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These are naturally found in yogurt
and fermented foods and these bacteria
are similar to the friendly bacteria
normally found in your digestive
system. Probiotics are also available as
dietary supplements and can help in
cases of diarrhea as well as individuals
suffering from Irritable Bowel
Vitamin C
Vitamin C, indicates Safah, plays
an important role of the health and
function of immune cells, production
of collagen, among many other
properties. This antioxidant is believed
to boost your immune system and helps
boost your body’s collagen production
to help reduce wrinkles and can also
firm up and moisturize your skin.
What about Men
In an ideal world, everyone would get
all the nutrition they need from the
food they eat, tells Dr. Afshar. “But this
is wishful thinking, especially for men
as according to the USDA, men aged
31 to 50 need to eat 350 percent more
dark green vegetables and 150 percent
more fruit per day in order to meet
federal dietary guidelines,” she says
and it’s no surprise that men actually
have deficits in nearly every nutritional
category. “For this reason men should
follow the same advice above,” she
says. “In addition, men can consume
Lycopene, a powerful antioxidant found
in tomatoes that may reduce the risk of
prostate cancer, according to a recent
study review.”
Older Age Group
The bones are at greatest risk in
older age-groups, especially in post-
menopausal women, tells Dr. Afshar.
And while calcium is paramount for
building and maintaining strong bones,
unfortunately, surveys show that as
we age, we consume less calcium in
our diets. Inadequate calcium intake
has been shown to increase the risk of
brittle bones and fractures, she says
and basically, the body needs calcium,
protein and vitamin D for optimal bone
Vitamin D
Vitamin D helps the body absorb
calcium, maintain bone density, and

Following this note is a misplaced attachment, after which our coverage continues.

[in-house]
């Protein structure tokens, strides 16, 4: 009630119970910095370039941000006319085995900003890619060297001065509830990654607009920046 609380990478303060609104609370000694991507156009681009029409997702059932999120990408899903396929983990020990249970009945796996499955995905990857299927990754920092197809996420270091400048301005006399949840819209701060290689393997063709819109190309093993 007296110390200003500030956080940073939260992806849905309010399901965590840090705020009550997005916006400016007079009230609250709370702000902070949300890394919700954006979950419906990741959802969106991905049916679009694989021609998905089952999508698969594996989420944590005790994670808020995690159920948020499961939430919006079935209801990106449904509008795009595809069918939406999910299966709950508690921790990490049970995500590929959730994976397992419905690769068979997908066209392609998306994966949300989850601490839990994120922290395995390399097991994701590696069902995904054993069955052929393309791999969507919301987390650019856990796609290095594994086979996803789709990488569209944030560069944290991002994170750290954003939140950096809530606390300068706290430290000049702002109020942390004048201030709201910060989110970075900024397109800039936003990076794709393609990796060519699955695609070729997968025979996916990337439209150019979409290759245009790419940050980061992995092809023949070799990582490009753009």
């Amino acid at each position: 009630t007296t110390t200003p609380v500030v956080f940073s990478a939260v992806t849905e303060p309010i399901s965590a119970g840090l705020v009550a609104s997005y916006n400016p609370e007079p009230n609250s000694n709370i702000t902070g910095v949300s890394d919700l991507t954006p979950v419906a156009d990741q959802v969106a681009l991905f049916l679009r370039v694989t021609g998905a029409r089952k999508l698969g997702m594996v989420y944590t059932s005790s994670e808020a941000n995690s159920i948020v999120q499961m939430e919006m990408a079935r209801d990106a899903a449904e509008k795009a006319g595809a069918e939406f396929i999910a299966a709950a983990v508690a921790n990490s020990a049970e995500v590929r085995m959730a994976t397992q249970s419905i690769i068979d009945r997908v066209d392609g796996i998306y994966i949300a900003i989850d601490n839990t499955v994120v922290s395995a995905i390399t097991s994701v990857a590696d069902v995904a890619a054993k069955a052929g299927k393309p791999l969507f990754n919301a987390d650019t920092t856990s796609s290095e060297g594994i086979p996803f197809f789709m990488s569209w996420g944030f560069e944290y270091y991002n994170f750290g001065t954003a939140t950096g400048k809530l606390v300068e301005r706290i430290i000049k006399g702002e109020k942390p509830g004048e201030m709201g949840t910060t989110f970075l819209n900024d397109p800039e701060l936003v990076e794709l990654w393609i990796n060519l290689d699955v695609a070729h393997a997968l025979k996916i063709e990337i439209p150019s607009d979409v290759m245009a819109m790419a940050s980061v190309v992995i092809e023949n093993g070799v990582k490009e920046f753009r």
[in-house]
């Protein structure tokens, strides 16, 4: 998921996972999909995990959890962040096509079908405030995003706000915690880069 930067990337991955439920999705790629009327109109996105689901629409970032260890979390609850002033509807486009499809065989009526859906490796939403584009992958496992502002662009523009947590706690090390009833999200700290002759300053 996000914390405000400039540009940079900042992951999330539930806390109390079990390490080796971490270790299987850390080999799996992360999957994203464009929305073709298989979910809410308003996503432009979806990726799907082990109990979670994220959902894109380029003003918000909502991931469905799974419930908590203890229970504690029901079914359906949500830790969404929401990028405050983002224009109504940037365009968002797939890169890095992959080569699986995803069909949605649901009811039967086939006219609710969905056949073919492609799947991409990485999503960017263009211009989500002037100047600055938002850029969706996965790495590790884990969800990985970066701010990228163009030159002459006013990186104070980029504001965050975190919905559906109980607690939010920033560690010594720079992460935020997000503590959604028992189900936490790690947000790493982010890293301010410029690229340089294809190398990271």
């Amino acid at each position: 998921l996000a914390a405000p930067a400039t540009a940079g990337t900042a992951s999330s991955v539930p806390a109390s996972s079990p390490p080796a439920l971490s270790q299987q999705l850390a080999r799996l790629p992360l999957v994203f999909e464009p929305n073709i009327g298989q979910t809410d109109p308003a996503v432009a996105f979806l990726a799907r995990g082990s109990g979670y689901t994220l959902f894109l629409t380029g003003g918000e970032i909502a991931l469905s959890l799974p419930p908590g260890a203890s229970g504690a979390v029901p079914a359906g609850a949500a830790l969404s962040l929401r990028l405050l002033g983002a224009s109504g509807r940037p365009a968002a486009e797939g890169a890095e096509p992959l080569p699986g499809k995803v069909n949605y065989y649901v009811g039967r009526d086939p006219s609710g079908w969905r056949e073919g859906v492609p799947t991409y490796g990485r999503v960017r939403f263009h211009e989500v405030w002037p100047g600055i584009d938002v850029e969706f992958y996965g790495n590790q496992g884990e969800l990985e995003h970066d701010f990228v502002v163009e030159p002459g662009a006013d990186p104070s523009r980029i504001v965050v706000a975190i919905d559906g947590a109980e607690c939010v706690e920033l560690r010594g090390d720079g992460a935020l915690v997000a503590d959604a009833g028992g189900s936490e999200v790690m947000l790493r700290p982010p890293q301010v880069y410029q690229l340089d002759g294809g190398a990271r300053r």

prevent osteoporosis and Dr. Afshar
adds that recent findings suggest that
vitamin D may also protect against
some chronic diseases, including
cancer, type 1 diabetes, to autoimmune
diseases. “In older people, vitamin
D deficiency has also been linked to
increased risk of falling,” she says.
Dietary Fiber
Fiber is often overlooked but is very
important, suggests Dr. Afshar as it
helps promote healthy digestion by
moving foods through the digestive
tract. “Foods rich in fiber, including
whole grains, beans, fruits, and
vegetables, have many other health
benefits, including protecting against
heart disease,” she says and as we grow
older and less active, our digestive
systems slow down, therefore it is more
important to intake enough fiber.
Over Supplementation
Over consumption of supplements,
particularly of minerals and fat-
soluble vitamins, can build up in the
body and in fact, can be dangerous,
according to Dr. Afshar. “For example,
vitamin A supplementation can be
very useful where deficiencies exist,
but excessive consumption can lead
to nausea, irritability, anorexia via a
reduced appetite, vomiting, blurry
vision, headaches, hair loss, muscle
and abdominal pain and weakness,
drowsiness, and altered mental status,”
she says. “Provided that supplements
are taken in the amounts recommended
on the pack by the manufacturer or
retailer, and the recommended doses
are not exceeded by combining too
many different supplements, then it is
highly unlikely that supplements will
cause toxicity.” Therefore stick to a
high quality liquid multivitamin and/
or mineral product for best all-round
supplementation because it delivers
nutrients in the right balance.
Children and Supplements:
Do we need to be giving supplements
to our children? Yes, tells Safah, as kids
need nutrients to grow bones, build
muscles and for general development.
“As mentioned, our food is depleted
of nutrients which are needed to build
healthy cells in healthy humans,” he
says and suggests the following for
kids: food based multivitamin/multi
minerals, magnesium in the form of
Epsom Salt put in bath, or magnesium
oil sprayed on the skin as well, vitamin
C, vitamin D by sun exposure 10 to
15 minutes daily is ideal for kids,
probiotics especially if they have been
on antibiotics and last, but not least,
fish oil.
Apr/May 2014